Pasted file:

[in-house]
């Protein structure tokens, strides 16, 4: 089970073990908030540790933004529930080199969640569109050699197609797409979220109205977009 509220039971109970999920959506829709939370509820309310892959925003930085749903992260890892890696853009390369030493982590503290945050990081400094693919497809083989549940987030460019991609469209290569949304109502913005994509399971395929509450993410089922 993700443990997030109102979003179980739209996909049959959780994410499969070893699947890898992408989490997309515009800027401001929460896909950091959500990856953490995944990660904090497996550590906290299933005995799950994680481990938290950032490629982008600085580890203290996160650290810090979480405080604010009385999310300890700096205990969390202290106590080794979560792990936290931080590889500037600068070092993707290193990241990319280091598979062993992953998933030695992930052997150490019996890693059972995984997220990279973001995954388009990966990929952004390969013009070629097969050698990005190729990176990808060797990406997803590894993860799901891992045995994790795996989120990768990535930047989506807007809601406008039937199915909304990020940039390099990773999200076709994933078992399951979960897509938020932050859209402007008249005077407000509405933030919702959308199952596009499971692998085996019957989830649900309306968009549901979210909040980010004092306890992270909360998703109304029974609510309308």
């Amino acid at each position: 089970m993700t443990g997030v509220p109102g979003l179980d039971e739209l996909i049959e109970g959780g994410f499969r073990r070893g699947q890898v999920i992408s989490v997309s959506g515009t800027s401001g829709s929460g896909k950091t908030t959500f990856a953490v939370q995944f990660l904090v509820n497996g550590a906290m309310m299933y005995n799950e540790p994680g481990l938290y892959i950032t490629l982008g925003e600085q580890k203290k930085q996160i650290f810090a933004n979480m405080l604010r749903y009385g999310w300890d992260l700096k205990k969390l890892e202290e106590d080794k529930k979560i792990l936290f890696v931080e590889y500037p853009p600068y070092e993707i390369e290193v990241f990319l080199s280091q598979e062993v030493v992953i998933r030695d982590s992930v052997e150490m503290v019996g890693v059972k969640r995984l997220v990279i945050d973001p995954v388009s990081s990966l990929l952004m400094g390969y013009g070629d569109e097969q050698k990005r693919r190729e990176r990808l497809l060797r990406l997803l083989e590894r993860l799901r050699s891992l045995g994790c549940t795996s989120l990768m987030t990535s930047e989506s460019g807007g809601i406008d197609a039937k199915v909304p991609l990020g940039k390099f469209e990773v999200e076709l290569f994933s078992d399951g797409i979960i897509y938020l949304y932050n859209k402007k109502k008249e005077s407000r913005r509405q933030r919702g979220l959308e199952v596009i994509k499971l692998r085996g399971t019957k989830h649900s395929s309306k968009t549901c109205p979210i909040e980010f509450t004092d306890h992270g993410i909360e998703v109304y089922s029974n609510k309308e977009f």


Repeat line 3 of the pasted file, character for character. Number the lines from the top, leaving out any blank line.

């Amino acid at each position: 089970m993700t443990g997030v509220p109102g979003l179980d039971e739209l996909i049959e109970g959780g994410f499969r073990r070893g699947q890898v999920i992408s989490v997309s959506g515009t800027s401001g829709s929460g896909k950091t908030t959500f990856a953490v939370q995944f990660l904090v509820n497996g550590a906290m309310m299933y005995n799950e540790p994680g481990l938290y892959i950032t490629l982008g925003e600085q580890k203290k930085q996160i650290f810090a933004n979480m405080l604010r749903y009385g999310w300890d992260l700096k205990k969390l890892e202290e106590d080794k529930k979560i792990l936290f890696v931080e590889y500037p853009p600068y070092e993707i390369e290193v990241f990319l080199s280091q598979e062993v030493v992953i998933r030695d982590s992930v052997e150490m503290v019996g890693v059972k969640r995984l997220v990279i945050d973001p995954v388009s990081s990966l990929l952004m400094g390969y013009g070629d569109e097969q050698k990005r693919r190729e990176r990808l497809l060797r990406l997803l083989e590894r993860l799901r050699s891992l045995g994790c549940t795996s989120l990768m987030t990535s930047e989506s460019g807007g809601i406008d197609a039937k199915v909304p991609l990020g940039k390099f469209e990773v999200e076709l290569f994933s078992d399951g797409i979960i897509y938020l949304y932050n859209k402007k109502k008249e005077s407000r913005r509405q933030r919702g979220l959308e199952v596009i994509k499971l692998r085996g399971t019957k989830h649900s395929s309306k968009t549901c109205p979210i909040e980010f509450t004092d306890h992270g993410i909360e998703v109304y089922s029974n609510k309308e977009f």